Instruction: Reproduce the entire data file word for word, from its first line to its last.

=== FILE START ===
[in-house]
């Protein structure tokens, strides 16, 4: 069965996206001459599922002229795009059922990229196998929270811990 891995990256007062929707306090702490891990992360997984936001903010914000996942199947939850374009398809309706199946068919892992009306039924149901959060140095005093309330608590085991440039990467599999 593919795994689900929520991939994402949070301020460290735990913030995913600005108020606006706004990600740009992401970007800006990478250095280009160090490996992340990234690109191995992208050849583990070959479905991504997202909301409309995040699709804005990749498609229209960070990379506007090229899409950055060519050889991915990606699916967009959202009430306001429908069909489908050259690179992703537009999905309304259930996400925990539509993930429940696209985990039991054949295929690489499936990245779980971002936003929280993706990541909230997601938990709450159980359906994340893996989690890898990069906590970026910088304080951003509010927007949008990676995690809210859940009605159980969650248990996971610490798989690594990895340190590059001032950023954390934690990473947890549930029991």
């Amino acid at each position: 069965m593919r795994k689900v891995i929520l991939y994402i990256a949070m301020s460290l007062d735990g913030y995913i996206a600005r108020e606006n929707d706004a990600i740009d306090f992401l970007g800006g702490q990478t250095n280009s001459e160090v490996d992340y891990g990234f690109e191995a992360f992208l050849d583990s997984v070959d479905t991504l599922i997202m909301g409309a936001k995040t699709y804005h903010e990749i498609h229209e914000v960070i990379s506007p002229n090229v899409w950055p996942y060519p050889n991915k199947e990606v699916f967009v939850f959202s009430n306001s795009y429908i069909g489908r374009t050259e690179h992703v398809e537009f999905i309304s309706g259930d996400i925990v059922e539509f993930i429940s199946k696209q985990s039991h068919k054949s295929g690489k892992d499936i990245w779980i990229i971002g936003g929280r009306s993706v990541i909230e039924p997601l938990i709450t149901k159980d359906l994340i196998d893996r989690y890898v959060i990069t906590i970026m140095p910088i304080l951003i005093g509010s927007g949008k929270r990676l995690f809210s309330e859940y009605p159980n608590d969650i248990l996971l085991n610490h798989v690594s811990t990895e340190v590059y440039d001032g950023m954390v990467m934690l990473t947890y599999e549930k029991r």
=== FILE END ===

[in-house]
């Protein structure tokens, strides 16, 4: 069965996206001459599922002229795009059922990229196998929270811990 891995990256007062929707306090702490891990992360997984936001903010914000996942199947939850374009398809309706199946068919892992009306039924149901959060140095005093309330608590085991440039990467599999 593919795994689900929520991939994402949070301020460290735990913030995913600005108020606006706004990600740009992401970007800006990478250095280009160090490996992340990234690109191995992208050849583990070959479905991504997202909301409309995040699709804005990749498609229209960070990379506007090229899409950055060519050889991915990606699916967009959202009430306001429908069909489908050259690179992703537009999905309304259930996400925990539509993930429940696209985990039991054949295929690489499936990245779980971002936003929280993706990541909230997601938990709450159980359906994340893996989690890898990069906590970026910088304080951003509010927007949008990676995690809210859940009605159980969650248990996971610490798989690594990895340190590059001032950023954390934690990473947890549930029991």
């Amino acid at each position: 069965m593919r795994k689900v891995i929520l991939y994402i990256a949070m301020s460290l007062d735990g913030y995913i996206a600005r108020e606006n929707d706004a990600i740009d306090f992401l970007g800006g702490q990478t250095n280009s001459e160090v490996d992340y891990g990234f690109e191995a992360f992208l050849d583990s997984v070959d479905t991504l599922i997202m909301g409309a936001k995040t699709y804005h903010e990749i498609h229209e914000v960070i990379s506007p002229n090229v899409w950055p996942y060519p050889n991915k199947e990606v699916f967009v939850f959202s009430n306001s795009y429908i069909g489908r374009t050259e690179h992703v398809e537009f999905i309304s309706g259930d996400i925990v059922e539509f993930i429940s199946k696209q985990s039991h068919k054949s295929g690489k892992d499936i990245w779980i990229i971002g936003g929280r009306s993706v990541i909230e039924p997601l938990i709450t149901k159980d359906l994340i196998d893996r989690y890898v959060i990069t906590i970026m140095p910088i304080l951003i005093g509010s927007g949008k929270r990676l995690f809210s309330e859940y009605p159980n608590d969650i248990l996971l085991n610490h798989v690594s811990t990895e340190v590059y440039d001032g950023m954390v990467m934690l990473t947890y599999e549930k029991r």